• quick check on key areas post-HA fitting

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51

IOI-HA disadvantages

  • post-HA fitting measure only

  • may lack specificity in determining HA outcomes

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52

PHAST advantages

  • takes 10 minutes to administer and score

  • results used to ID HA tasks the pt needs further instruction/counseling

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53

PHAST disadvantages

  • only measures practical skills

  • doesn't take patient's feelings into account

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54

FM system advantages

  • used inside and outside

  • has mobility

  • broadcast possible to an unlimited amount of FM receivers

  • access is easy through built-in receivers in HAs (can also be accomplished through DAI)

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55

FM system disadvantages

  • expensive $$$

  • requires frequent maintenance

  • doesn't ensure privacy

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56

infrared system advantages

  • transmits high quality signal to listeners

  • doesn't limit seating (provided there is a direct line of sight)

  • privacy is assured (infrared can't pass through walls)

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57

Infrared system disadvantages

  • expensive (each listener needs a receiver)

  • affected by sunlight which degrades the signal

  • has possibility of light reflecting off of the room's surfaces

  • requires more light emitting diodes (sensors) in larger roomsI

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58

Induction loop system advantages

  • provide accessibility to listeners with telecoil-equipped HAs/CIs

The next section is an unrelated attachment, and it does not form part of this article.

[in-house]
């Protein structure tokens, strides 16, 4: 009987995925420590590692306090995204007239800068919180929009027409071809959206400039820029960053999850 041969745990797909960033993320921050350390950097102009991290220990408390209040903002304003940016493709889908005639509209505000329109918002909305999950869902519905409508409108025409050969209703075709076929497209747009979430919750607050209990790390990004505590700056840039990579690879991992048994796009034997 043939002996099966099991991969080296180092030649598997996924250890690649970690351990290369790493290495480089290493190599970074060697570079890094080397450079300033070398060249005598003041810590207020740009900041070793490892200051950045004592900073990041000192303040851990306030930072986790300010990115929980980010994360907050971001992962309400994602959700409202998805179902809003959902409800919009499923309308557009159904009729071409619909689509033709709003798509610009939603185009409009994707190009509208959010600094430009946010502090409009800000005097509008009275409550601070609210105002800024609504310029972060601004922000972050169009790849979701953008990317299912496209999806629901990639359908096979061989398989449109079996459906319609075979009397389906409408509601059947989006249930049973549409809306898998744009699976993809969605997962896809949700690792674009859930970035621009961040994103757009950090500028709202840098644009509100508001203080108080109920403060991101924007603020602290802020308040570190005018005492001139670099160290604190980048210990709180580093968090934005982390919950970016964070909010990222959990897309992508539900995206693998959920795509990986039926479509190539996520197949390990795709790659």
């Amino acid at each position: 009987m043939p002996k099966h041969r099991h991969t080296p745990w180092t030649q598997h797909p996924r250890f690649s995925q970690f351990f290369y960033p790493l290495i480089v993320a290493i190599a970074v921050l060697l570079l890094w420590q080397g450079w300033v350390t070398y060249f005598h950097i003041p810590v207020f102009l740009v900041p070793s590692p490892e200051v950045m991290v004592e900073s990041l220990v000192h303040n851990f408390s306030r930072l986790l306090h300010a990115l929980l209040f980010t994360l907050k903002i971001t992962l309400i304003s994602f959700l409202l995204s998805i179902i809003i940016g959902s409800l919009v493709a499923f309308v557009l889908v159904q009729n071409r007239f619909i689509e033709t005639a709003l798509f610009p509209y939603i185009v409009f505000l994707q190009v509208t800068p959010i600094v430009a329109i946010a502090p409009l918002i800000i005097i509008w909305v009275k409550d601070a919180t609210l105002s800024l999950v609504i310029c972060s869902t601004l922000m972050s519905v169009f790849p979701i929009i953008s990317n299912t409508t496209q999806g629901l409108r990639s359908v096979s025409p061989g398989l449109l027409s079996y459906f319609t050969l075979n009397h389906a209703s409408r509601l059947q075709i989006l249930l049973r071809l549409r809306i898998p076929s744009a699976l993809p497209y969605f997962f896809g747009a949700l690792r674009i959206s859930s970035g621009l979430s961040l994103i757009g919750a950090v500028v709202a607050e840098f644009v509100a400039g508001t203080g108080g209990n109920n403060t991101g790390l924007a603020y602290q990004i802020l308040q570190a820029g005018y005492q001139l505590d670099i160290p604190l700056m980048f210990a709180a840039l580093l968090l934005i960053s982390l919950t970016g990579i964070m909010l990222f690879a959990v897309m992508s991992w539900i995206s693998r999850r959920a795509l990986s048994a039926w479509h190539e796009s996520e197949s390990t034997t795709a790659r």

• allows for freedom of movement within the loop

  • available for relatively low expense

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59

Induction loop system disadvantages

  • requires telecoil in receiver

  • subject to interference from a variety of sources (60-cycle hum, fluorescent lights)

  • subject to spill-over from adjacent rooms

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60

Short answer: How are children and infants different form adults in their rehab characteristics?

a. auditory closure and filling in blanks b. importance of audibility for inaudible sounds c. listening demands d. role of the patient's family/caregiver

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61

Explain auditory closure and filling in blanks.

  • children are learning language

  • they can't fill in blanks for inaudible sounds like adults can

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62

Explain the importance of audibility for speech development in children.

  • children spend more time listening to other children and women (higher fx than male speech)

  • thus, it's important to make high fx cues audible

  • children have to be able to use info acquired with amplified hearing and processed sound (ALL speech cues must be made audible!!)E

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63